According to the authors of this new survey, “technofence” has seen a spectacular leap over the last decade, and the impact on health is growing.
The researchers interviewed Australian mobile phone users using questions reproduced from a similar survey conducted in 2005 to compare the evolution clearly.
They then confronted the results and discovered a significant increase in the number of people blaming their phones for their sleep loss, lost productivity, risk taking while driving and even for their pain.
The survey results indicated that 24% of women and 15% of men could now be classified as problem cell phone users.
For the 18 to 24 age group, this figure rises to 40.9%, with 23.5% of respondents aged 25 to 29 also suffering from “technofence”.
Participants were also asked about their driving habits. The researchers found a correlation between the problematic use of phones on the road and on the road.
The main findings of the survey are glaring and require taking a new direction as to education and behaviors with the mobile phone.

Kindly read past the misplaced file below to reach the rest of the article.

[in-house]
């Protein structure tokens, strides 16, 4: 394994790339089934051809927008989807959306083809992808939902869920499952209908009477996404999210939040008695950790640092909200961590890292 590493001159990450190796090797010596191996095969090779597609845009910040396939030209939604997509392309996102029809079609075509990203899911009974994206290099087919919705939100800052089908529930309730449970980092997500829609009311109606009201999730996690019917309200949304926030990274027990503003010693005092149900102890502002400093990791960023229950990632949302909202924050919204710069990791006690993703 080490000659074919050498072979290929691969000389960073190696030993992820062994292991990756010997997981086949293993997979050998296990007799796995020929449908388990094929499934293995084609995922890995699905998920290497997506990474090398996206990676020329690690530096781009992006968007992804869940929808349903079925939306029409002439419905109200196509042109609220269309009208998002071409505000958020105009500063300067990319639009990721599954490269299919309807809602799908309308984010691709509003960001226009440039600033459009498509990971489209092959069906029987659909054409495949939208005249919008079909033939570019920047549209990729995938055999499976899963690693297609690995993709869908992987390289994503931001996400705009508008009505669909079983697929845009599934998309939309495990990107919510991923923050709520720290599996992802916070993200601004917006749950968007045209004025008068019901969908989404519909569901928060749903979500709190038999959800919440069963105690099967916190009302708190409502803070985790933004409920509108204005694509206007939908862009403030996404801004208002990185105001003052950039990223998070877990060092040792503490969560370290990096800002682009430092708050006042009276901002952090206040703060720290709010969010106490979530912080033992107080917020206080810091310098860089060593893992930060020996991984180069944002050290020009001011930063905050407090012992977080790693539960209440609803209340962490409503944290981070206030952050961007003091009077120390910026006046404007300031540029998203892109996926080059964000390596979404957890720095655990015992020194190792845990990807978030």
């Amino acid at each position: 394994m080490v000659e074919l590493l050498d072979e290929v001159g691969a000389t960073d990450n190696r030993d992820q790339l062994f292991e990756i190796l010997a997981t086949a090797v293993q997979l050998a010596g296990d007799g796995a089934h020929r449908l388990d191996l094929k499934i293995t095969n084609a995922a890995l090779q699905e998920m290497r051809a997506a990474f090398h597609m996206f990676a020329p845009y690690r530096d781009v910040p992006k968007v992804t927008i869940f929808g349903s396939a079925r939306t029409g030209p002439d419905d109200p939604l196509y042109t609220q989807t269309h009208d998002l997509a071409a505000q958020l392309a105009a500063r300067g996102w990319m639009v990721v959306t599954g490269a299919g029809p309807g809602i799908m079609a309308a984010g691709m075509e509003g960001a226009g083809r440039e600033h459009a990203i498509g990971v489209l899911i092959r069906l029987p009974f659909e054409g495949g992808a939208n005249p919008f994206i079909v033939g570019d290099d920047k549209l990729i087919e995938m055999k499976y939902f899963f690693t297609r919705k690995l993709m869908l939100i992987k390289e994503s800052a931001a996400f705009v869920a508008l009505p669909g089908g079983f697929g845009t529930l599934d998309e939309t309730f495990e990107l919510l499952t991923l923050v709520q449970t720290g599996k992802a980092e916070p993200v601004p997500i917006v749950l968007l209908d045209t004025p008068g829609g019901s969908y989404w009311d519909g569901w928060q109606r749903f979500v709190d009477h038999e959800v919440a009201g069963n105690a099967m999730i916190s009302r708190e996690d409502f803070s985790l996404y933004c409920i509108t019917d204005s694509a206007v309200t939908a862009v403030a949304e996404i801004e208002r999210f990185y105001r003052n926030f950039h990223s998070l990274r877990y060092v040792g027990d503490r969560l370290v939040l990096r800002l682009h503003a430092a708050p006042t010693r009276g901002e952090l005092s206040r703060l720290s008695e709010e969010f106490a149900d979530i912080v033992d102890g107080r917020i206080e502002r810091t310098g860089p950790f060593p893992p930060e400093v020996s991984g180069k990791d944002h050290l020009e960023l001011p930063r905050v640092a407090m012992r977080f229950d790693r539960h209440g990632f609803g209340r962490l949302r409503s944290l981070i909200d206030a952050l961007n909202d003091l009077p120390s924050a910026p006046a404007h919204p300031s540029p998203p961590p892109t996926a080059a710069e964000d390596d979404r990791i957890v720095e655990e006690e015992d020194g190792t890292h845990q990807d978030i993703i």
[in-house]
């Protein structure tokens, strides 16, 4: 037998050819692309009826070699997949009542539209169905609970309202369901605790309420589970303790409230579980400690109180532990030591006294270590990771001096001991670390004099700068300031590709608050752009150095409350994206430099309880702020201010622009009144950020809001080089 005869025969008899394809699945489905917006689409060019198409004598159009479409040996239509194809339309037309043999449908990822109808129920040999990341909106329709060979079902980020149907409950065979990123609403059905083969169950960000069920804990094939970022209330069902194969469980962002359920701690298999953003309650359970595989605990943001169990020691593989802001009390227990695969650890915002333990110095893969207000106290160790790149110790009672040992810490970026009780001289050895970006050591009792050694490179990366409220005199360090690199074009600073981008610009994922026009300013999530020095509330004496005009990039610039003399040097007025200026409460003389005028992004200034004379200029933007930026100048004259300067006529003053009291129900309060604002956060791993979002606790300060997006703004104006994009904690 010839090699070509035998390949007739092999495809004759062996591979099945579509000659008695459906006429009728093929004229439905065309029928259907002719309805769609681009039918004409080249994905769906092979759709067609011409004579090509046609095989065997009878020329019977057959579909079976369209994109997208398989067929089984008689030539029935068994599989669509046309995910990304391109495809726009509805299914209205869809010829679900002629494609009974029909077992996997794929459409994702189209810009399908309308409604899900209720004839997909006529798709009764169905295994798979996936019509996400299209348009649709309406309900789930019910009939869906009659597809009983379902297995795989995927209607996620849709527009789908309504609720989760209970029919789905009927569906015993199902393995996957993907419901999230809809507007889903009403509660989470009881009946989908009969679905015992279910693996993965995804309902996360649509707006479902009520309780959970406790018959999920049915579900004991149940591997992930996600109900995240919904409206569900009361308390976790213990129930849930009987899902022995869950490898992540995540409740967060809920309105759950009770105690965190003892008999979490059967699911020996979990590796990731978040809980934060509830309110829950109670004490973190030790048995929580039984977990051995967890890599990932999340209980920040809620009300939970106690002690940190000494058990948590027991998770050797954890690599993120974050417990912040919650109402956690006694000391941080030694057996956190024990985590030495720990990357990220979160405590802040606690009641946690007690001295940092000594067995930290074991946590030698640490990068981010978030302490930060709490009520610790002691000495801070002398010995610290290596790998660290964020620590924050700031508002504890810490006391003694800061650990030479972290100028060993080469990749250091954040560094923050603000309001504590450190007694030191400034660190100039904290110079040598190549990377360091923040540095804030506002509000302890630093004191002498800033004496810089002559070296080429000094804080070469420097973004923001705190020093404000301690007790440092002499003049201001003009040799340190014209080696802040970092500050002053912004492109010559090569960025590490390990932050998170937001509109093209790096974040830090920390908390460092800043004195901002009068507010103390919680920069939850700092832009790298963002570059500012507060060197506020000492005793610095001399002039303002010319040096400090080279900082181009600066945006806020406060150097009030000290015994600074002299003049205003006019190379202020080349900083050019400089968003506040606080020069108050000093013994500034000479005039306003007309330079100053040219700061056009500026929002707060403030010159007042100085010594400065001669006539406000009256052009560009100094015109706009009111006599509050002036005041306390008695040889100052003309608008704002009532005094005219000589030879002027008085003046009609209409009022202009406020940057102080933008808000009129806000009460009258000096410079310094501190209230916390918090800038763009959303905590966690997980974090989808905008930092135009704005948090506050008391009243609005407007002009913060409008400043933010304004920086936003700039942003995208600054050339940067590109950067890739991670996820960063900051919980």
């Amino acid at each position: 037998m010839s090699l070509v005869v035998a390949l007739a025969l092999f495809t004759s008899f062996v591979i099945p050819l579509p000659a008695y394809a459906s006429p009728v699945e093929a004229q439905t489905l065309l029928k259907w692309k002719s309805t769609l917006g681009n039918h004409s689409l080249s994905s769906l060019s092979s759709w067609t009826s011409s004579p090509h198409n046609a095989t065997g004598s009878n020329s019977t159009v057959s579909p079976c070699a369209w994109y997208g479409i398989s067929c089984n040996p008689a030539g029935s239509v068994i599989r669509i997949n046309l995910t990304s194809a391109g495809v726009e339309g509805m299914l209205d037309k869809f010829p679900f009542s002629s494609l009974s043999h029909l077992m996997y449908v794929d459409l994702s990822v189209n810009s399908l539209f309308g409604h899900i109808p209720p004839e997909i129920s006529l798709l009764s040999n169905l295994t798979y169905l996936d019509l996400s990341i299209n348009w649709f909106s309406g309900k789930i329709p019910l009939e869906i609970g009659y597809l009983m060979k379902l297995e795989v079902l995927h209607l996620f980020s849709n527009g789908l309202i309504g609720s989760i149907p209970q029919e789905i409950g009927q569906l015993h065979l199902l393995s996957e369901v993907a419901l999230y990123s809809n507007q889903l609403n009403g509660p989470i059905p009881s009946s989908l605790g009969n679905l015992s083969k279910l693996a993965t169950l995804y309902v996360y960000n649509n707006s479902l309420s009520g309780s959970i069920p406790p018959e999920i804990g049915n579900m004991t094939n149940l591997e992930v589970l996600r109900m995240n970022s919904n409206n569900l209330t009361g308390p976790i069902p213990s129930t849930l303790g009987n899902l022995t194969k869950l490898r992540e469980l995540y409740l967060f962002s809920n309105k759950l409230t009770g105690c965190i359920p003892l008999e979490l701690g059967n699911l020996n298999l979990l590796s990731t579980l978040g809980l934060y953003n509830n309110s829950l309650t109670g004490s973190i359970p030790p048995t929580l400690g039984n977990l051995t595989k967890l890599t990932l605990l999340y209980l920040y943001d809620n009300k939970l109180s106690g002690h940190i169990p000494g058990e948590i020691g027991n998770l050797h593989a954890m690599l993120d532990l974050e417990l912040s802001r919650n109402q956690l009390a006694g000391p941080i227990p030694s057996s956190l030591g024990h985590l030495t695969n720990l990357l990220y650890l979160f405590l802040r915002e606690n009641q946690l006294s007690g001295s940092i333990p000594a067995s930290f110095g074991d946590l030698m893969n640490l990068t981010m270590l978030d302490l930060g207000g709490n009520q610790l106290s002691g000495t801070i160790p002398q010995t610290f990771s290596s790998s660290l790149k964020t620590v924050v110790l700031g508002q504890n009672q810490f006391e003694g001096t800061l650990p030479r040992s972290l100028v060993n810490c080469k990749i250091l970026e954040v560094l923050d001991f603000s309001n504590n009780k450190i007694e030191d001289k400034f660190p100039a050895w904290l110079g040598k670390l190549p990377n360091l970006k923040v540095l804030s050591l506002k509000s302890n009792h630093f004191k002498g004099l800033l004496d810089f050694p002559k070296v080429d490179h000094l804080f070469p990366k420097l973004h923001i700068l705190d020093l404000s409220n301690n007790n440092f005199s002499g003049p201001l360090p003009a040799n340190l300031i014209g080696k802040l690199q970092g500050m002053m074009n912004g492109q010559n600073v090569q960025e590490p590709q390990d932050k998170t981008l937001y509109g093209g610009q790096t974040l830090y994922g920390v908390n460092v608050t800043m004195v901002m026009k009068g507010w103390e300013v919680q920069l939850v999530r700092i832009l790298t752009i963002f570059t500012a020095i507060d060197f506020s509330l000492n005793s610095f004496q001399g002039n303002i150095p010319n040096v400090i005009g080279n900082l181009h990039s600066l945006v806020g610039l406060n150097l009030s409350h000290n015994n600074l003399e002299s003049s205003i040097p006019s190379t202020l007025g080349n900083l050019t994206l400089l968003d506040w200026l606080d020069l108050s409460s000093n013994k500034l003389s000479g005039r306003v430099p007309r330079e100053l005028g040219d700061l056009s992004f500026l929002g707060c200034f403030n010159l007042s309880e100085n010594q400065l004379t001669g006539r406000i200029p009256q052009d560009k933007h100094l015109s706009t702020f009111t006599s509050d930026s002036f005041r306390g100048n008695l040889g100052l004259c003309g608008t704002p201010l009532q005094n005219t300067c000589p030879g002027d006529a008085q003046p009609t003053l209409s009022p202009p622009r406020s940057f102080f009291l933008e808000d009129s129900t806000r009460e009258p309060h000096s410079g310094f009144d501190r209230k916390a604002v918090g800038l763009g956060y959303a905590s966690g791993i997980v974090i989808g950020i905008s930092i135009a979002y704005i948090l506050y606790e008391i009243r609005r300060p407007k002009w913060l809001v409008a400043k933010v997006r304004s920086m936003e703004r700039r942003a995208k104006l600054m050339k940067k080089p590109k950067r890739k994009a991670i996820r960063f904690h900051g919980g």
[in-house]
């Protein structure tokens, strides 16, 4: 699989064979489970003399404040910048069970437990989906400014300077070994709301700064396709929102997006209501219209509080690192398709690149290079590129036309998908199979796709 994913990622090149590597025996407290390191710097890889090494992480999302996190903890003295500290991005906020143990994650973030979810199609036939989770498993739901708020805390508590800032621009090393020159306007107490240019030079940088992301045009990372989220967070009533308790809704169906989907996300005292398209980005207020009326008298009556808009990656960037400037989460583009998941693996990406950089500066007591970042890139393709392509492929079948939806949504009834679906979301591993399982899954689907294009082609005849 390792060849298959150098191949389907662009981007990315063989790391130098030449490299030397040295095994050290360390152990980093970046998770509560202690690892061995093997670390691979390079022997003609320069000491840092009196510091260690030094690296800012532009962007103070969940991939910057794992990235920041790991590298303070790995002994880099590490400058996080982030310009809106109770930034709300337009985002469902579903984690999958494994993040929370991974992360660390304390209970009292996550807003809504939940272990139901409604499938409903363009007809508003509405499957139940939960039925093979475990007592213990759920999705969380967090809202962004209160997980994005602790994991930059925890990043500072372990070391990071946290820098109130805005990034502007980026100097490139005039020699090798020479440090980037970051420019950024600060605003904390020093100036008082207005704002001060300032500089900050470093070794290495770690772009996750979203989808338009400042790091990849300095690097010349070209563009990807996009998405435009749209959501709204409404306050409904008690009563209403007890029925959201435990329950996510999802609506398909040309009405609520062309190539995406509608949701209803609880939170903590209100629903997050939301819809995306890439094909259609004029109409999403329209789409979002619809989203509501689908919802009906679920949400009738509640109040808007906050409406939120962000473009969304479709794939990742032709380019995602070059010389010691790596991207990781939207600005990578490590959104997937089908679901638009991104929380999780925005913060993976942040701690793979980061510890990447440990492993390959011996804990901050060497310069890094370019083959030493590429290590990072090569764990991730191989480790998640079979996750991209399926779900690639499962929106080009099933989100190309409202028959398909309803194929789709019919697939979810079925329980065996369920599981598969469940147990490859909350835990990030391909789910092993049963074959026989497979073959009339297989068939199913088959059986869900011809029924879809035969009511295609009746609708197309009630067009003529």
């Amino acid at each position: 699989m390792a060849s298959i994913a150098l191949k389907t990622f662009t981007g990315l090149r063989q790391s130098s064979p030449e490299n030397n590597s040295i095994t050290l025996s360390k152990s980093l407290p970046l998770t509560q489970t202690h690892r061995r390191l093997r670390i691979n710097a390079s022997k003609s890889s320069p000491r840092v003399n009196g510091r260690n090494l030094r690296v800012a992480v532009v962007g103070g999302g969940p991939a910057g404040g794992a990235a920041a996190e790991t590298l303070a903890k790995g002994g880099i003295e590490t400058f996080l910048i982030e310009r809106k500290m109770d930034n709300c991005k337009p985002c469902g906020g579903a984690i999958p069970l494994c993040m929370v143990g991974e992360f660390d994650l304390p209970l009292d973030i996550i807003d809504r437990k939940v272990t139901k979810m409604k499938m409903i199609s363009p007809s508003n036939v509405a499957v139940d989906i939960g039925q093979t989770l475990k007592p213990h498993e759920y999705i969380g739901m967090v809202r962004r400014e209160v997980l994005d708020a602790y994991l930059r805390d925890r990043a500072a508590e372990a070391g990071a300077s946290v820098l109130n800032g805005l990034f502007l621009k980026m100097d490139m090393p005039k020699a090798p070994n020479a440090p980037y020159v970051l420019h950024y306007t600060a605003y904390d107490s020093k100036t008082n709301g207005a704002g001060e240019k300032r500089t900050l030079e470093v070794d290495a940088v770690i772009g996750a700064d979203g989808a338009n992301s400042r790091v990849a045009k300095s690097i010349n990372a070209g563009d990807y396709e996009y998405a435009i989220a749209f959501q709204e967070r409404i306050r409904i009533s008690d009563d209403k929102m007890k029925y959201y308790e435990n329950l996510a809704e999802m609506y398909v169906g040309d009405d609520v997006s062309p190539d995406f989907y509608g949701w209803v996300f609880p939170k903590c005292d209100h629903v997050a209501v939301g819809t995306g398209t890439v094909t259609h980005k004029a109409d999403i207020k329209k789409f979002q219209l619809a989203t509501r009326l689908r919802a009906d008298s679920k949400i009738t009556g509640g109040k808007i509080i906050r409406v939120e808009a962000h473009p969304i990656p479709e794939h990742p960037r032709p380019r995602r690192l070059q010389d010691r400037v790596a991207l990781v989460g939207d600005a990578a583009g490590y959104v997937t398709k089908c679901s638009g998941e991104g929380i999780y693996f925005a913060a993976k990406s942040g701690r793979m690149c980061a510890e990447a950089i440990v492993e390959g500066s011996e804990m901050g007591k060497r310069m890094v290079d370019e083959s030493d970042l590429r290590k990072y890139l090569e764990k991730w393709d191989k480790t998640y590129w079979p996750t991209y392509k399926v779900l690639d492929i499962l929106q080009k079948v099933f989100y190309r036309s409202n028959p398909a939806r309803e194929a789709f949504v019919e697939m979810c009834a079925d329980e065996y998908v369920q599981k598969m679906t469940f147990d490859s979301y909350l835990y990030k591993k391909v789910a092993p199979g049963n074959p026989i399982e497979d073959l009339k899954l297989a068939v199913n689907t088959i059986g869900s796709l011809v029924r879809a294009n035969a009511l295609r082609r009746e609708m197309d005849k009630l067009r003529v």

The results reveal precisely that 19.5% of women and 11.8% of men now sleep less because of the time spent on their mobile phone, against 2.3% of women and 3.2% of men in 2005.
• 12.6% of men report that their productivity has decreased as a direct result of time spent on their mobile phone compared to none in 2005, and 14% of women also saw a decline in productivity.
• 14% of women try to hide the real time they spend on the phone (3% in 2005), just like 8.2% of men (3.2% in 2005)
• 54.9% of women think that their friends will find it difficult to get in touch with them if they do not have a mobile phone on hand (compared to 28.8% in 2005), and 41.6% of men also think that, but for men the result is almost identical to 2005, with 41.9%.
• 8.4% of women (compared with 3% in 2005) and 7.9% of men (compared to 1.6% in 2005) have pains that they attribute to the use of the mobile phone. In case, keep your head down more than 2 hours a day to see if a “post” on a social network attracts “like” it is not sport, and do not be surprised at your back problems or Cervical vertebrae thereafter.